"....We were between Coffin Bay Peninsula and Flinders Island, travelling N.W. with a hard Northerly of half gale strength coming off the land some 25 miles away, with a rotten steep 4-5 metre wave giving us a belting. The cloud height was seemingly 1000 feet above us, a solid dark grey rippled even mass from horizon to horizon, as the sun was setting.
" Right after sunset, the electrical storm began, with large balls of lightning coming from the cloud base, dropping to the sea in 2 to 3 seconds of activity. These rather large balls seemed to be about one metre diameter occurring every 3 to 10 seconds, to within 100 metres (but fortunately not on our vessel!) to some miles away. The display allowed us to dispense with our compass sighting as so many times the sky was alight. We could see even thirty miles ahead to Flinders island and reefs surrounding with ease. The balls of lightning were of a sodium yellow colour internally with a bright active lilac blue surface of electrical energy. .... The display continued for over two hours, so we saw at least 1,000 individual displays. Our eyes were effected to some degree, as the black night that followed seemed the blackest we had known and special care was taken in navigation until dawn arrived, with two on watch."
Nature had obviously got everything right in this case, but the storm was clearly not an ordinary thunderstorm. In addition to the unusual cloud structure, subsequent correspondence revealed that neither rain nor ordinary lightning accompanied the display. Mr. Hill originally suggested a number of possible sources of dust which might be relevant. However, from his subsequent informal investigations of meteorological records, it does not seem possible to be at all precise about a source. All that can be concluded is that the wind probably did carry dust particles to the area from one of the southern or central Australian deserts.
The dust must have come from a considerable distance, most of it presumably over arid land. Thus it would have been given ample opportunity to become separated into well dispersed clouds of particles having similar size, shape and perhaps composition. The dust clouds would then pick up water in the humid regions near the coast and eventually become the evenly spread clouds described above.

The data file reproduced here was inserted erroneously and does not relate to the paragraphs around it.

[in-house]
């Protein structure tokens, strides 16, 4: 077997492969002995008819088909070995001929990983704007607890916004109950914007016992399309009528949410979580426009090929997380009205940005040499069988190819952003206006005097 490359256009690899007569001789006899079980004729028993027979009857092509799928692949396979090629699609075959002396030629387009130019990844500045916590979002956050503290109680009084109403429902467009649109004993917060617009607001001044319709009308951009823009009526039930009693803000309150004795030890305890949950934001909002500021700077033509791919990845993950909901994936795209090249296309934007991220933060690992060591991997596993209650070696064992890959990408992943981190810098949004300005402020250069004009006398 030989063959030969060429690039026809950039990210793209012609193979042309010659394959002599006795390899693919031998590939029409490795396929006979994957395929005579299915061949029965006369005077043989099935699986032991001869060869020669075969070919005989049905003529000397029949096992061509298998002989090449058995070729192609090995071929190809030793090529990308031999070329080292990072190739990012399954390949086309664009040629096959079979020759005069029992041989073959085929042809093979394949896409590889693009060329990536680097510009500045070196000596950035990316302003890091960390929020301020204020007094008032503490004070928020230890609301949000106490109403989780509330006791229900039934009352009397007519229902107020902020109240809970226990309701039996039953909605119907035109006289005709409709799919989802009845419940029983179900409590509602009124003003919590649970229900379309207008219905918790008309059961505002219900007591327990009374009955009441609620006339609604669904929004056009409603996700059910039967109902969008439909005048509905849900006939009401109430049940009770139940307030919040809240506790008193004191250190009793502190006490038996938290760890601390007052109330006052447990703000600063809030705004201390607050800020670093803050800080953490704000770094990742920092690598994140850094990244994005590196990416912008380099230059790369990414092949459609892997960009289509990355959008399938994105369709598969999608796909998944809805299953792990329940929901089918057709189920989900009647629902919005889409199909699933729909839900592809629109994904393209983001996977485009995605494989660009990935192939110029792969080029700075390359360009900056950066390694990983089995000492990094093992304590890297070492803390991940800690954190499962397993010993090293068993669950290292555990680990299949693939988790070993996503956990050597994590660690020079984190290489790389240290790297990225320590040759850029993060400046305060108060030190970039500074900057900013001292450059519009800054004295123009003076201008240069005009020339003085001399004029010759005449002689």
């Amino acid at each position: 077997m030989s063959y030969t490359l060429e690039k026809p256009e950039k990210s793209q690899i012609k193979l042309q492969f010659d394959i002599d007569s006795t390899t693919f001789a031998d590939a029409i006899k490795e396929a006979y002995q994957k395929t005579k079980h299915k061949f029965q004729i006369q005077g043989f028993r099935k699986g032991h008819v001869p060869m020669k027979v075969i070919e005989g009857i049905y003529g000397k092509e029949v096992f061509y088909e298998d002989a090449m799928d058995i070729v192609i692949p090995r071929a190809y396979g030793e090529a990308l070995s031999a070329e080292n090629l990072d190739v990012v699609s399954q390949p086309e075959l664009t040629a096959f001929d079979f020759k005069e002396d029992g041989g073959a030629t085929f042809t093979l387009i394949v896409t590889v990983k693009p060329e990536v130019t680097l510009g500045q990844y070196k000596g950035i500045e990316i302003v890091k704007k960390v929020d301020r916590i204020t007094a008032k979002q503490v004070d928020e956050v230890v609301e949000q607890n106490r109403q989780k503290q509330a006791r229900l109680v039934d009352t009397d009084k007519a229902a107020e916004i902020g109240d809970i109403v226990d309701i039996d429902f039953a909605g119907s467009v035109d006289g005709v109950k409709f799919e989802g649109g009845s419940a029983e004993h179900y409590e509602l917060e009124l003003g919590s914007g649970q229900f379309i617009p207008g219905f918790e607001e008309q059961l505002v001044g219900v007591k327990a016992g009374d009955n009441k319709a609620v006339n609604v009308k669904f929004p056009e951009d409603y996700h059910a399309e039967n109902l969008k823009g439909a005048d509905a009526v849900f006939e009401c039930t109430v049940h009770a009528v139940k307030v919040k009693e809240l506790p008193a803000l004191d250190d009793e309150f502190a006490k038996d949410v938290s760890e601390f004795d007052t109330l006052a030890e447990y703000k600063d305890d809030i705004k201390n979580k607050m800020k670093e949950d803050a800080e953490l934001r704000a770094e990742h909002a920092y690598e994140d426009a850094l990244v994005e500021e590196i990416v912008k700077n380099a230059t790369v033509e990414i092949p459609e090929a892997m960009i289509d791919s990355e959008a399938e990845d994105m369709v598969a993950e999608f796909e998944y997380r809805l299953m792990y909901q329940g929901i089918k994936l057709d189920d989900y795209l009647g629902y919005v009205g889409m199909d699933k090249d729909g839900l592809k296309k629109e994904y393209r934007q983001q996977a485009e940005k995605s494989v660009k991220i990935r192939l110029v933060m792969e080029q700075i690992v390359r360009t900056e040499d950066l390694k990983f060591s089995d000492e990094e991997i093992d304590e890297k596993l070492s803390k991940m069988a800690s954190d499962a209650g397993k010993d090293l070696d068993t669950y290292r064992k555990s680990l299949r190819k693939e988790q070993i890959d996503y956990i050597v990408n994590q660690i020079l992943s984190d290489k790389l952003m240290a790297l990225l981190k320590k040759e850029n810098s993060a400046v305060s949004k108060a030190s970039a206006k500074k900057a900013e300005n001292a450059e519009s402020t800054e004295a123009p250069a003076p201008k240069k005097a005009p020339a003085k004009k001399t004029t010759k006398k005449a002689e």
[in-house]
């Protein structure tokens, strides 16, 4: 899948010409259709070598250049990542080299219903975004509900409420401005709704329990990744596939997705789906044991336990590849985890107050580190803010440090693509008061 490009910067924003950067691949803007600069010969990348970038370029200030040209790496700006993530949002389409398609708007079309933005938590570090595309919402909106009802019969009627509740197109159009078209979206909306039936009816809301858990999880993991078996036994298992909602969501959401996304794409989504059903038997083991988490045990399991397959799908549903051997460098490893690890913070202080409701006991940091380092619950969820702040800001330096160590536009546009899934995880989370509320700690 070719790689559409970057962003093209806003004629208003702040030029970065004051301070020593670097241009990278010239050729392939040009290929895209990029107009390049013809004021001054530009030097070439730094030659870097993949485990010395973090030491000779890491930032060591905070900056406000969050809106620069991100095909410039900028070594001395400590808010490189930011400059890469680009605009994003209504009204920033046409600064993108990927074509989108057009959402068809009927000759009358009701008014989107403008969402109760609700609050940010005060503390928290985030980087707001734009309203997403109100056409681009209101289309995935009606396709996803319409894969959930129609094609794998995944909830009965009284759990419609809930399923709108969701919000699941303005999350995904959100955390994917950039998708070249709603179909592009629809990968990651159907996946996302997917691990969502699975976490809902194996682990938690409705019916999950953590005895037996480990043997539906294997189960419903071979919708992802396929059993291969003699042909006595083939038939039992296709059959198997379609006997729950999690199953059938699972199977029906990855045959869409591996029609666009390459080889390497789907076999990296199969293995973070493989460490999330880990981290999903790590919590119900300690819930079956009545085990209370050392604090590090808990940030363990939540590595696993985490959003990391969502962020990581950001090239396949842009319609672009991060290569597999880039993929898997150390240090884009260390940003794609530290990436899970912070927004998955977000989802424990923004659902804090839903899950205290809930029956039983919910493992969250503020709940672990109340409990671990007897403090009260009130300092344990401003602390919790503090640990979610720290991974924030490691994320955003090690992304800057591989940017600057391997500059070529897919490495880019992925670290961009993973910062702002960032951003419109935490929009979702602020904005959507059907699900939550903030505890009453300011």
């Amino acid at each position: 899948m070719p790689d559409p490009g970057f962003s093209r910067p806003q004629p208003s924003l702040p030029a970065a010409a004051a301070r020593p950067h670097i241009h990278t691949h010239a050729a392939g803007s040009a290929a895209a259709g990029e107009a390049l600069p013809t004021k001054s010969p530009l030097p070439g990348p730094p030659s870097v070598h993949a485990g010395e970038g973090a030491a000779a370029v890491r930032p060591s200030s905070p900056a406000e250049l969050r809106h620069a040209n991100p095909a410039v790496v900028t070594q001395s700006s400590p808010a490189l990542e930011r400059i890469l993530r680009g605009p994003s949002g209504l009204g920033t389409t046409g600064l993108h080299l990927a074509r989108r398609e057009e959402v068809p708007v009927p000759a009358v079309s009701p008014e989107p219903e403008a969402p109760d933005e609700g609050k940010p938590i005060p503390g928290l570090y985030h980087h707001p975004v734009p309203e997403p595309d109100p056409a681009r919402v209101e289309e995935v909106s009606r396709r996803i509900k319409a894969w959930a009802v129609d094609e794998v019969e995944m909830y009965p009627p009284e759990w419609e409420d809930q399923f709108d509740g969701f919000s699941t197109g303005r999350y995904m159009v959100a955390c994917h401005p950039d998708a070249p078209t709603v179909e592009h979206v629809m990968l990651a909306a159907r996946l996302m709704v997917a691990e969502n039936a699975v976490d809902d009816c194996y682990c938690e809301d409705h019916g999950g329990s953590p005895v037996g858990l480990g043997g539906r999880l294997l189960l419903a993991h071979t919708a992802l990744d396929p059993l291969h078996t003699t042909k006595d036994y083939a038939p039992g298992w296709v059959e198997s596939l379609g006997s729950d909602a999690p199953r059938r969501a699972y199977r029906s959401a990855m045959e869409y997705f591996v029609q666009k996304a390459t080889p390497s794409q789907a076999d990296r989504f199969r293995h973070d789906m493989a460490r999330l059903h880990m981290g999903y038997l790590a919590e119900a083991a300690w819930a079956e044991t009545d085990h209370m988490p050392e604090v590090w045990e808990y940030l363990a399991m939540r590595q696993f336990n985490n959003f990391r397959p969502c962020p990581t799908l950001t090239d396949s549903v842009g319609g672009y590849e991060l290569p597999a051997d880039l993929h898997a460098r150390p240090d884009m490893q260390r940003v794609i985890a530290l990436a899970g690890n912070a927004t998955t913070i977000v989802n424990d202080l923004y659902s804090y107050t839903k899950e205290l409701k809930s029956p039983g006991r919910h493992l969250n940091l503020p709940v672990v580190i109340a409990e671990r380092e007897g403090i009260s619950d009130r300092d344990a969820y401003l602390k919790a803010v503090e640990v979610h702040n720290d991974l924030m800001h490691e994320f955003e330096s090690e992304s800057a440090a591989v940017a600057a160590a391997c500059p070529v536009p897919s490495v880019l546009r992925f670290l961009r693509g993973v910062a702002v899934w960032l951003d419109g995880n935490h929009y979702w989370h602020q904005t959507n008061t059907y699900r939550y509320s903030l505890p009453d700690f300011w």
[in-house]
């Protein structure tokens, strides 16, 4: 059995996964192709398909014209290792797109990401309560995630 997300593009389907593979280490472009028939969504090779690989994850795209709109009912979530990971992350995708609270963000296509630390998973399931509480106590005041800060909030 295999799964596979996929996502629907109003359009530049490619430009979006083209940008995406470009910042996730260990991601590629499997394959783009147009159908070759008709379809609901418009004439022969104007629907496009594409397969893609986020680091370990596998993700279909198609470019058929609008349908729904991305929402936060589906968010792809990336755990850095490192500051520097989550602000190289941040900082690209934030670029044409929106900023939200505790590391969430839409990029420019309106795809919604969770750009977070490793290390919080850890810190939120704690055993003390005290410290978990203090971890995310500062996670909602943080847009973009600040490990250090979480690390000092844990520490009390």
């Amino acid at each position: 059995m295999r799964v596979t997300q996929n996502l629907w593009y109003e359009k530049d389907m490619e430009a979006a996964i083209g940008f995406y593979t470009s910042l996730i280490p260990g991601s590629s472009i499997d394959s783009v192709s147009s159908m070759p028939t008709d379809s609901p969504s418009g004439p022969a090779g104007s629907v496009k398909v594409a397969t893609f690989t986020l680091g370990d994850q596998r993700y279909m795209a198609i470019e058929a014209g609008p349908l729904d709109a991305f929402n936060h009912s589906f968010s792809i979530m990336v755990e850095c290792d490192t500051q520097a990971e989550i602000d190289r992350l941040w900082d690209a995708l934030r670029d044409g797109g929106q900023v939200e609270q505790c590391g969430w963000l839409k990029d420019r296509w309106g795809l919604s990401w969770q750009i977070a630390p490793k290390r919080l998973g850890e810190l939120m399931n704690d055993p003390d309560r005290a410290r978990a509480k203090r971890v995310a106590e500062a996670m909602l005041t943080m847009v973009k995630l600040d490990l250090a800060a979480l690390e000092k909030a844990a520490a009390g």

Presumably, the exceptionally reproducible production of lightning balls in this case is due mainly to the presence of electric fields exactly matched to the dimensions of the dust particles in the cloud and to the dust concentration. These could presumably initiate electrical breakdown of the air at a rate which was unusually reproducible over the whole area of the dust containing clouds. This rate must have been optimal for forming the specific metastable species required for thermochemical refrigeration.
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BARRY, J.D., 1980, Ball lightning and bead lightning. Plenum Press, New York.
BLANC, E., 1877 Ball lightning, Nature 15,539. A summary from Comptes Rendus. 84, 666-667.
CHOWN, M., 1993 Fire and water: a recipe for ball lightning. New Scientist, 137,(20 Mch), pl8.
HAYDEN, E., 1888 Globular lightning. Science 11, p 110.
SINGER, S., 1971, The nature of ball lightning. Plenum Press, New York.
SMIRNOV, B.M., 1987 The properties and the nature of ball lightning. Phys. Repts. 152,177-226.
STAKHANOV, LP, 1979 The physical nature of ball lightning. Atomizdat, Moscow. CEGB Translation (227 pages), CE 8244
TURNER, D.J., 1994 The structure and stability of ball lightning. Phil. Trans. Roy. Soc. A. 347, 83-111.